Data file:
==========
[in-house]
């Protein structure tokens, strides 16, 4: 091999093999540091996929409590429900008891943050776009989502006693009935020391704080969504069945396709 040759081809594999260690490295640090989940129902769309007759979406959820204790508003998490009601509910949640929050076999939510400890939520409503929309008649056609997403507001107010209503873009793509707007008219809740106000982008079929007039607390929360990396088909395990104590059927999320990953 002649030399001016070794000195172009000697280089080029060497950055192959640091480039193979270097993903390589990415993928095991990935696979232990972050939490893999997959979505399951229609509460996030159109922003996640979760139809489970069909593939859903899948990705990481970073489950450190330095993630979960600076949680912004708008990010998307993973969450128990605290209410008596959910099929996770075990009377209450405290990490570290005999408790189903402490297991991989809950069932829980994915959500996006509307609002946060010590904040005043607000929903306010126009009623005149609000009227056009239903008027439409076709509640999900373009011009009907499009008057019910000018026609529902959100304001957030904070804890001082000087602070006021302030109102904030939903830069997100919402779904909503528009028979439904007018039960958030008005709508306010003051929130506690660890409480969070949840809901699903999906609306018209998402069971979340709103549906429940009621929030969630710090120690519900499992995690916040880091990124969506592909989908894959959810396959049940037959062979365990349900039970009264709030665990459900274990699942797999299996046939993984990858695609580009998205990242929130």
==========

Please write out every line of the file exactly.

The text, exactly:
[in-house]
């Protein structure tokens, strides 16, 4: 091999093999540091996929409590429900008891943050776009989502006693009935020391704080969504069945396709 040759081809594999260690490295640090989940129902769309007759979406959820204790508003998490009601509910949640929050076999939510400890939520409503929309008649056609997403507001107010209503873009793509707007008219809740106000982008079929007039607390929360990396088909395990104590059927999320990953 002649030399001016070794000195172009000697280089080029060497950055192959640091480039193979270097993903390589990415993928095991990935696979232990972050939490893999997959979505399951229609509460996030159109922003996640979760139809489970069909593939859903899948990705990481970073489950450190330095993630979960600076949680912004708008990010998307993973969450128990605290209410008596959910099929996770075990009377209450405290990490570290005999408790189903402490297991991989809950069932829980994915959500996006509307609002946060010590904040005043607000929903306010126009009623005149609000009227056009239903008027439409076709509640999900373009011009009907499009008057019910000018026609529902959100304001957030904070804890001082000087602070006021302030109102904030939903830069997100919402779904909503528009028979439904007018039960958030008005709508306010003051929130506690660890409480969070949840809901699903999906609306018209998402069971979340709103549906429940009621929030969630710090120690519900499992995690916040880091990124969506592909989908894959959810396959049940037959062979365990349900039970009264709030665990459900274990699942797999299996046939993984990858695609580009998205990242929130």